When The Pendulum Swings Too Far by Jenny Butler

The group were weary. They had reached the deserted settlement, black-clad pilgrims comprised of masters, priests, prophets, messengers, and six big German Shepherds. The meaning of the place, Xtul, was “the end” in Yucatec Maya, which they had taken as a sign that they should settle there. At first it seemed desolate and without hope but they held out until they received a communication. Some among them believed beings had accompanied them along the journey but more important were the felt presences in this new land. The beings here were altogether unique, apparitions of translucent shapes, amorphous blobs that moved slowly and deliberately, others appearing jewelled and shining or human-sized billowing forms.

One of the group would meditate, ask questions, get answers from the shadowed ones who appeared by the crumbling walls of the enclosure, never being certain if the beings were manifesting or if it was a trick of the dappled light. A Brother would walk on the beach and hear voices from the seas, high pitched shouted responses to his queries. Yet another man, always before dawn, would commune with three entities—Jehovah, Lucifer and Satan—with one foot in the ocean, the other in a hole in the sand, excitedly describing these entities as the Three Great Gods of the Universe. The youngest member would lie alone by the rocks at midnight and cut herself deeply, finding a deep vein to tap, reminiscent of the bloodletting of Mayan queens. One time she pulled a thorn studded piece of rope that had washed up from a shipwreck through a piercing in her tongue and she offered the shed blood to the gods. Then feeling compelled, she carved an “X” into her forehead, X to mark the place of Xtul. Only after the blood had seeped into the sand-hole she made did she receive the answers.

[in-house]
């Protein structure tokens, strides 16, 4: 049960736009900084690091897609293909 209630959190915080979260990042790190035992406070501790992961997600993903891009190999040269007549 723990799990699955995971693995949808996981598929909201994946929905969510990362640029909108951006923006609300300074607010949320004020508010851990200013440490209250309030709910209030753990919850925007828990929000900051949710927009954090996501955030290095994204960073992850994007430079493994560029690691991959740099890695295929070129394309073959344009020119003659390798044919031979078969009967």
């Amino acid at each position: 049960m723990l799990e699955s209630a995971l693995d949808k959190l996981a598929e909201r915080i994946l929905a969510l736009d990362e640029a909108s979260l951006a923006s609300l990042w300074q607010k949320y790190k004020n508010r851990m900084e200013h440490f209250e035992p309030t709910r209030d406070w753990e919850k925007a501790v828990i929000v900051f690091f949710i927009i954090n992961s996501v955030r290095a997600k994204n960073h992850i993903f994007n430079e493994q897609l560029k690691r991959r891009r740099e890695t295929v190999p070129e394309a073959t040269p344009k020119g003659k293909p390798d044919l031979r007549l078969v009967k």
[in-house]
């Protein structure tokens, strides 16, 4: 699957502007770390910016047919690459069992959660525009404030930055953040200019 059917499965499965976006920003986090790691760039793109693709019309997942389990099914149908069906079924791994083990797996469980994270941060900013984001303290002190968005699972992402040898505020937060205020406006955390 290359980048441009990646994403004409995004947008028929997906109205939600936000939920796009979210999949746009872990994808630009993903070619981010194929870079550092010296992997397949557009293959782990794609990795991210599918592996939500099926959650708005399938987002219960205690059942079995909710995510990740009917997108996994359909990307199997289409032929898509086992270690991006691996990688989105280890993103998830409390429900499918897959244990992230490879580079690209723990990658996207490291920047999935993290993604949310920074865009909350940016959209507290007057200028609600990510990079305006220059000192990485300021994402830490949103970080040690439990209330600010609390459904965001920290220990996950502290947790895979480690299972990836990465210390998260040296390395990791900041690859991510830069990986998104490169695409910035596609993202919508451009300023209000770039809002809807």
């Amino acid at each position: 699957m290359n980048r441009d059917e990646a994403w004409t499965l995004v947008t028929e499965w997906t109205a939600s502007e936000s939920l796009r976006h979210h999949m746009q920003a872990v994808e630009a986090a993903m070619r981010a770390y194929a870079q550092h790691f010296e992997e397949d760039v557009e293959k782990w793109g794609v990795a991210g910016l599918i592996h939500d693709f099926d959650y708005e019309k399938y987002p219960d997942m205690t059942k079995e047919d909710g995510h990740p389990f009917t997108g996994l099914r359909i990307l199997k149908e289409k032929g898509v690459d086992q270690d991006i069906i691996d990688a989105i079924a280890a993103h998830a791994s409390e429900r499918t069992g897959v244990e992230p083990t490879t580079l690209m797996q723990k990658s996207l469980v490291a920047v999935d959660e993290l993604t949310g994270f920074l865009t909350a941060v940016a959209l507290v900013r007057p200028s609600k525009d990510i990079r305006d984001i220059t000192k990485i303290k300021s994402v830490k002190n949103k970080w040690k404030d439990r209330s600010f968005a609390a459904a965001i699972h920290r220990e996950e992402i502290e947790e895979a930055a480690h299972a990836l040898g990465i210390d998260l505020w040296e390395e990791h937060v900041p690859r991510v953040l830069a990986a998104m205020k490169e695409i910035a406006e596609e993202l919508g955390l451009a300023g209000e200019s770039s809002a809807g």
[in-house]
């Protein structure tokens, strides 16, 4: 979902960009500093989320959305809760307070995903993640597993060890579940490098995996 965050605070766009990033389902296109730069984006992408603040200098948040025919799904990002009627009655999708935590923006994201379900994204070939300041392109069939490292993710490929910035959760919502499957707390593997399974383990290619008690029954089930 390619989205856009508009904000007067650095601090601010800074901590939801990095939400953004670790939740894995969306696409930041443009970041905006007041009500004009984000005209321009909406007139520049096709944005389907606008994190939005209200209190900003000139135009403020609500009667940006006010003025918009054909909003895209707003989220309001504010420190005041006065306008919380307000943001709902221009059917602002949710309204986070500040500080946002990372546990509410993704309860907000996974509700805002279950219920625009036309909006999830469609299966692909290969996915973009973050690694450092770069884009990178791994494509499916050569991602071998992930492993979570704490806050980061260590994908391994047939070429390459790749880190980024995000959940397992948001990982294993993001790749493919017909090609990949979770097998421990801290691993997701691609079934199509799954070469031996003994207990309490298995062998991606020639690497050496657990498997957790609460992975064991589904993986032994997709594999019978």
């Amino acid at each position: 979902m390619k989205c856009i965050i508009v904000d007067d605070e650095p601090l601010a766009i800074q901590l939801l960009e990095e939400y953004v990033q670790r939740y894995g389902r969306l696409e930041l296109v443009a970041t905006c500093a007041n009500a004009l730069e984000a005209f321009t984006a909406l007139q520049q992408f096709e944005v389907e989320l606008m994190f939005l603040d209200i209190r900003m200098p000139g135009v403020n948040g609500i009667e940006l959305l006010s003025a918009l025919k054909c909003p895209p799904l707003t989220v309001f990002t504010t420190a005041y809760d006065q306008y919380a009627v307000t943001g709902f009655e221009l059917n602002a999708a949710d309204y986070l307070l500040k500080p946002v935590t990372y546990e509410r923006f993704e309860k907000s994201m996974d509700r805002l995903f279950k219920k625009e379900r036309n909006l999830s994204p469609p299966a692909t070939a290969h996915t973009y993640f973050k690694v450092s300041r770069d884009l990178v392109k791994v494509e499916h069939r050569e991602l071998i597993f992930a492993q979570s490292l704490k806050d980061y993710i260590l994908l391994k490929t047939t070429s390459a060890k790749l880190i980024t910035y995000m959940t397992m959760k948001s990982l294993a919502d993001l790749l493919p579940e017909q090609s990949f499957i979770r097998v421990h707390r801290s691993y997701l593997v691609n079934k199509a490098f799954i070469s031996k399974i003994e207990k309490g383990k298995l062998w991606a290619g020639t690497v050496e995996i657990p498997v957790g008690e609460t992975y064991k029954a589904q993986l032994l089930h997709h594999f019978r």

The strange part was that each of the thirty Brothers and Sisters of this holy order, were asking questions in their own inimitable way but received answers and guidance that all fitted together. They stripped away all compulsions until only spirit remained at their core. As this new hive-mind they rid themselves of past confusions, reconciled all opposites and became one. Reflecting their newfound knowledge back at each other, they became reborn within their new Family. Direction and purpose became clear and knowing caressed them like a soft wave of meaning. Spiritual currents within each one of them united into an oversoul that existed only with all of them in this particular time and place. Each current had a different flavour and feel, either Luciferian, Satanic or Jehovian, but the three spiritual strands could mesh in different ways on different days. Some went mad for a time in the little beach cove and in foetal position stared trance-like into the turquoise sea. Without eating or sleeping, they got rake thin, ribs protruding. They say you have to lose your mind to come to your senses. It was a sight to behold, scrawny-starved humans amid glossy coated rotund Alsatians. After this trial, they felt true belonging, true transformation, and actually touched truth itself.